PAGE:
Moderna says that its COVID-19 vaccine is effective against the new variant strains of the coronavirus that were discovered in the United Kingdom and South Africa, the company announced in a statement Monday.
"As we seek to defeat the COVID-19 virus, which has created a worldwide pandemic, we believe it is imperative to be proactive as the virus evolves. We are encouraged by these new data, which reinforce our confidence that the Moderna COVID-19 Vaccine should be protective against these newly detected variants," Stéphane Bancel, the CEO of Moderna, said in a statement.
The vaccine triggers an immune response that protects against the two variants, known as SARS-CoV-2 B.1.1.7, first detected in the United Kingdom, and B.1.351, first detected in South Africa.
The company added that the antibodies were slightly less effective against the strain first detected in South Africa, so the company is launching two new studies, including adding a third shot to boost the two dose routine of the vaccine, as well as advancing a new vaccine specific to the variant.
"Out of an abundance of caution and leveraging the flexibility of our mRNA platform, we are advancing an emerging variant booster candidate against the variant first identified in the Republic of South Africa into the clinic to determine if it will be more effective to boost titers against this and potentially future variants," Bancel added.
Last week, British Prime Minister Boris Johnson said that there is "some evidence" the variant of the coronavirus first detected in the United Kingdom "may be associated with a higher degree of mortality."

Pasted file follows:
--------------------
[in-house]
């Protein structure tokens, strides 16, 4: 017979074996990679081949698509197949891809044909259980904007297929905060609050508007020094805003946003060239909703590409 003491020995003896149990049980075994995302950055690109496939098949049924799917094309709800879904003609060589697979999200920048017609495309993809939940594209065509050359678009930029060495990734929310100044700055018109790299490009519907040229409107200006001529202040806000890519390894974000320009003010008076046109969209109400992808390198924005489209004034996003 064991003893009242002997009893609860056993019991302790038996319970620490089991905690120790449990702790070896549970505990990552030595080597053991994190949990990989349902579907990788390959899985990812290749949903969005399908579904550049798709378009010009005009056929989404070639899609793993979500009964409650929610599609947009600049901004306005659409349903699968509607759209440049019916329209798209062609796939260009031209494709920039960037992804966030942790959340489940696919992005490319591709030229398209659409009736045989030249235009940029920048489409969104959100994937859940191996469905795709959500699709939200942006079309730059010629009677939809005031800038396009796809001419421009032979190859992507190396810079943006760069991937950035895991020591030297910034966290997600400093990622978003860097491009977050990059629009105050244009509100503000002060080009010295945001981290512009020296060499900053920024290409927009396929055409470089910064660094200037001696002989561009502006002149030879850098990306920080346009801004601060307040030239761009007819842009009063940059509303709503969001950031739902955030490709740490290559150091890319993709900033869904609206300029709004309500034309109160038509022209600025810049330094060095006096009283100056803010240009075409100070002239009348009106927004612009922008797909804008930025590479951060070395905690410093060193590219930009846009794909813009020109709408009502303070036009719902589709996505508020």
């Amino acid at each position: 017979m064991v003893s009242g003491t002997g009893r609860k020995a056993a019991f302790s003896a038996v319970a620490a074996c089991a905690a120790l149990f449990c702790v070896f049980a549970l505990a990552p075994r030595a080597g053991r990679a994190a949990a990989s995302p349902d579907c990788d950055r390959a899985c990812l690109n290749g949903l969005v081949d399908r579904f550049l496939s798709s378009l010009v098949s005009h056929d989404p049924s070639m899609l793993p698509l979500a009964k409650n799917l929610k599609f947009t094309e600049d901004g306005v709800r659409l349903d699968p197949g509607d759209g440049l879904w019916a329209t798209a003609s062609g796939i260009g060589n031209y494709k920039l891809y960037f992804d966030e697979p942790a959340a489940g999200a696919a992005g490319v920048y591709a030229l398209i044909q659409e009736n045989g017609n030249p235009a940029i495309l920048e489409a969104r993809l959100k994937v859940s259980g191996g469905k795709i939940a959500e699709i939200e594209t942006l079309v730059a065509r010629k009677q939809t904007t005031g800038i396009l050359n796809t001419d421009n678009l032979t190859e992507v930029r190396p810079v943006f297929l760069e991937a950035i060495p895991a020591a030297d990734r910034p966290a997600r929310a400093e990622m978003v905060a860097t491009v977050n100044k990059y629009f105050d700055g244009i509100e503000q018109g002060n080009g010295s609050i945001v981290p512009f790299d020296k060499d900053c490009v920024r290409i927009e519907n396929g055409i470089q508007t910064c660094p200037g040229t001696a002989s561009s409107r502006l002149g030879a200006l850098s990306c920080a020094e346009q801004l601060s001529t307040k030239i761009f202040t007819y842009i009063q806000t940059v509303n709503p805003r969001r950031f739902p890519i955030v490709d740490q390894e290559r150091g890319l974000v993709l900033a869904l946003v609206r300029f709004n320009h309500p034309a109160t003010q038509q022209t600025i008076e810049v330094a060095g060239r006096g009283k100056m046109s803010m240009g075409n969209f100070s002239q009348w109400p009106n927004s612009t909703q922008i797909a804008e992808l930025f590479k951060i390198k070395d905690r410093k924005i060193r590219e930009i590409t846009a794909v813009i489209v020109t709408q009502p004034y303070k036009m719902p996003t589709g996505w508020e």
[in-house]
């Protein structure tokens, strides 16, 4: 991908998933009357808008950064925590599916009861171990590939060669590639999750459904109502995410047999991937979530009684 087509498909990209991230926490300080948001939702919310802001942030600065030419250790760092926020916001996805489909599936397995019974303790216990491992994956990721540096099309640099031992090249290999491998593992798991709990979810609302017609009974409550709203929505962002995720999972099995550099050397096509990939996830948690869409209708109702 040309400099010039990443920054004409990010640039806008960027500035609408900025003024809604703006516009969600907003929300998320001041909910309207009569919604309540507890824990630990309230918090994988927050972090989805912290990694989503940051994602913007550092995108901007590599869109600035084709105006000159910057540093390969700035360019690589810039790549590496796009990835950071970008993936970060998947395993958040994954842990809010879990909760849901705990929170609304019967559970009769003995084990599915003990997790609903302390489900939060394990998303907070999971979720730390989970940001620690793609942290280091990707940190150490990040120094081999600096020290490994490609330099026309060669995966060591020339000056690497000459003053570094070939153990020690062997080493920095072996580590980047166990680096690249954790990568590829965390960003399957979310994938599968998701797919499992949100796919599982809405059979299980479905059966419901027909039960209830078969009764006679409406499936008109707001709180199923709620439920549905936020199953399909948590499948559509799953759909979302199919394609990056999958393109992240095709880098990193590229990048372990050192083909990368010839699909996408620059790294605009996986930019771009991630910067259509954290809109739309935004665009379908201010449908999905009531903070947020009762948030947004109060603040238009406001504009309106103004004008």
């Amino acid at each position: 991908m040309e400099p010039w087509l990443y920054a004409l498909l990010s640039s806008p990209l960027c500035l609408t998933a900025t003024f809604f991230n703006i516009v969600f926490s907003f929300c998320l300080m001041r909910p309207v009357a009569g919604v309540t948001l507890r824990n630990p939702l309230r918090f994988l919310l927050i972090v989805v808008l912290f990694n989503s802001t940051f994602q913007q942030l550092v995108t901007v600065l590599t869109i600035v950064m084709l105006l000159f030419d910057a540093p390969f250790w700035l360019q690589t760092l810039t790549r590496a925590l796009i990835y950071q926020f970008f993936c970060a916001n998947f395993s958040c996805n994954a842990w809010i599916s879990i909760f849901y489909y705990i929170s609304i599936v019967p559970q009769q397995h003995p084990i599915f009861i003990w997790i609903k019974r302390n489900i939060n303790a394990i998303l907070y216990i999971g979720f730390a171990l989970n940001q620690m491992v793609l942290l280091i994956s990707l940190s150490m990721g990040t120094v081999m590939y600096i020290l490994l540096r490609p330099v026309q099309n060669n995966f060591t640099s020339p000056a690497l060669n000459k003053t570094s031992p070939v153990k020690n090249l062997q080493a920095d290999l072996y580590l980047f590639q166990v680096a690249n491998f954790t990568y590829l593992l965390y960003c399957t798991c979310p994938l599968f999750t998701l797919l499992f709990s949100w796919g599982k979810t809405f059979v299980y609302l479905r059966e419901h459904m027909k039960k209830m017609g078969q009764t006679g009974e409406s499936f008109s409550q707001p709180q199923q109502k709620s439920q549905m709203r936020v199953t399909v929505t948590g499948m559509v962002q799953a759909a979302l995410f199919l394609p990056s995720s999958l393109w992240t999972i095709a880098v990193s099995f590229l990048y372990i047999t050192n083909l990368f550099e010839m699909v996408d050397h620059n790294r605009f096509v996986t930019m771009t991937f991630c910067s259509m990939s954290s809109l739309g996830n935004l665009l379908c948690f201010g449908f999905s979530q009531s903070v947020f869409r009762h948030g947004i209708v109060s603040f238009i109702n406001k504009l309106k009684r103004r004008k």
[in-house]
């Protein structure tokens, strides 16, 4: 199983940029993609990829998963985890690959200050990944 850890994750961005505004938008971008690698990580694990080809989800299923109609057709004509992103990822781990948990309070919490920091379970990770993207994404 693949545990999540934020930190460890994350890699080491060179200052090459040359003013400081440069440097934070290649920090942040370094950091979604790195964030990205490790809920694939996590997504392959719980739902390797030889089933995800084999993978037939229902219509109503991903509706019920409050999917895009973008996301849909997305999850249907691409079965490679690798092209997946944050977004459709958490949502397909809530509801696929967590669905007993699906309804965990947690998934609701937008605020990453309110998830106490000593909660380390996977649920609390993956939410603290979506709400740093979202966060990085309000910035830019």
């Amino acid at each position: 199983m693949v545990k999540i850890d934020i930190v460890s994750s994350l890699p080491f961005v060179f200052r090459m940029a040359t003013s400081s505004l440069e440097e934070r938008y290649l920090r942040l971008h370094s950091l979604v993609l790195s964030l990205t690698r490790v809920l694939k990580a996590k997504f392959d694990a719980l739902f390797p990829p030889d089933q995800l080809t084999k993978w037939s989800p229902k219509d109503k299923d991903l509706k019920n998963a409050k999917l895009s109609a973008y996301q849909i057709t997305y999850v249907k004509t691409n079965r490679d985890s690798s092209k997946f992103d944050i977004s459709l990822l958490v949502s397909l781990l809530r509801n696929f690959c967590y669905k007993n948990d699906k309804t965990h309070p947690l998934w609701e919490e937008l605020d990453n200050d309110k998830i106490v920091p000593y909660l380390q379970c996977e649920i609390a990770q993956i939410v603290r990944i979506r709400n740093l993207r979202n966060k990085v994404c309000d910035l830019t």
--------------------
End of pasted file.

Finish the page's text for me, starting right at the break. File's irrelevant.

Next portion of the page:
Sir Patrick Vallance, the Chief Scientific Adviser to the British government, gave this example: "A man in their 60s, the average risk is that for 1,000 people who got infected, roughly 10 would be expected to unfortunately die with the virus. With the new variant, for 1,000 people infected roughly 13 or 14 people might be expected to die."
Vallance added that the data is not yet strong, and that "individuals who have been infected previously and have generated antibodies appear to be equally protected against the original virus and the new variant."
Johnson added that the vaccines approved in the UK – from Pfizer-BioNTech and AstraZeneca-Oxford University – are effective against the variant
Moderna's announcement seems to put some of the fears that the vaccine's effectiveness against the mutated variant of the coronavirus to rest.
The vaccine from Moderna was granted Emergency Use Authorization by the U.S. Food and Drug Administration in December, the second vaccine granted such authorization in the United States. Two more vaccine candidates, from Johnson & Johnson and AstraZeneca, could file for Emergency Use Authorization in the coming weeks.